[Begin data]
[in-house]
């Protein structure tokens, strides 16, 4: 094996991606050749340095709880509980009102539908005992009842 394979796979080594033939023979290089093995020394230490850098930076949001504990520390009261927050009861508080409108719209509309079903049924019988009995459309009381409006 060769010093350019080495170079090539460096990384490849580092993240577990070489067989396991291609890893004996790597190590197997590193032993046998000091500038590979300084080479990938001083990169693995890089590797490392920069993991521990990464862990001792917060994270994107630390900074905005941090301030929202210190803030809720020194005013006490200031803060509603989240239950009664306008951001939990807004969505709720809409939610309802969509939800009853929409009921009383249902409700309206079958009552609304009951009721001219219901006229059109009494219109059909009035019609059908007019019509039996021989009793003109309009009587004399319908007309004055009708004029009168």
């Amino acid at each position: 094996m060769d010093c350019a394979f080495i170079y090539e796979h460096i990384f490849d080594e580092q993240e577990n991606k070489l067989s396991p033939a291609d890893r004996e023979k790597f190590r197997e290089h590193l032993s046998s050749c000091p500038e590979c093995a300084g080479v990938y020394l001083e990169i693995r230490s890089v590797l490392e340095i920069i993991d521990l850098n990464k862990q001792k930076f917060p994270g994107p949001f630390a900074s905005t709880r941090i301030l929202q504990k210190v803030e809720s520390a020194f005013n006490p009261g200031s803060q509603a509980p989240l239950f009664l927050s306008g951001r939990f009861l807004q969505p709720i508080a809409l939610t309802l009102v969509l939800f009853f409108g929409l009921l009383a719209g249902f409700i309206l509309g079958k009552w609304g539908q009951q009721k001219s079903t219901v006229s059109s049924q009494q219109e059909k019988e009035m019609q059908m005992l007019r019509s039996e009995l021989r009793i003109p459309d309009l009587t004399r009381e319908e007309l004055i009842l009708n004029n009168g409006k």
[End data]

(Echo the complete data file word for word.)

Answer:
[in-house]
């Protein structure tokens, strides 16, 4: 094996991606050749340095709880509980009102539908005992009842 394979796979080594033939023979290089093995020394230490850098930076949001504990520390009261927050009861508080409108719209509309079903049924019988009995459309009381409006 060769010093350019080495170079090539460096990384490849580092993240577990070489067989396991291609890893004996790597190590197997590193032993046998000091500038590979300084080479990938001083990169693995890089590797490392920069993991521990990464862990001792917060994270994107630390900074905005941090301030929202210190803030809720020194005013006490200031803060509603989240239950009664306008951001939990807004969505709720809409939610309802969509939800009853929409009921009383249902409700309206079958009552609304009951009721001219219901006229059109009494219109059909009035019609059908007019019509039996021989009793003109309009009587004399319908007309004055009708004029009168």
């Amino acid at each position: 094996m060769d010093c350019a394979f080495i170079y090539e796979h460096i990384f490849d080594e580092q993240e577990n991606k070489l067989s396991p033939a291609d890893r004996e023979k790597f190590r197997e290089h590193l032993s046998s050749c000091p500038e590979c093995a300084g080479v990938y020394l001083e990169i693995r230490s890089v590797l490392e340095i920069i993991d521990l850098n990464k862990q001792k930076f917060p994270g994107p949001f630390a900074s905005t709880r941090i301030l929202q504990k210190v803030e809720s520390a020194f005013n006490p009261g200031s803060q509603a509980p989240l239950f009664l927050s306008g951001r939990f009861l807004q969505p709720i508080a809409l939610t309802l009102v969509l939800f009853f409108g929409l009921l009383a719209g249902f409700i309206l509309g079958k009552w609304g539908q009951q009721k001219s079903t219901v006229s059109s049924q009494q219109e059909k019988e009035m019609q059908m005992l007019r019509s039996e009995l021989r009793i003109p459309d309009l009587t004399r009381e319908e007309l004055i009842l009708n004029n009168g409006k």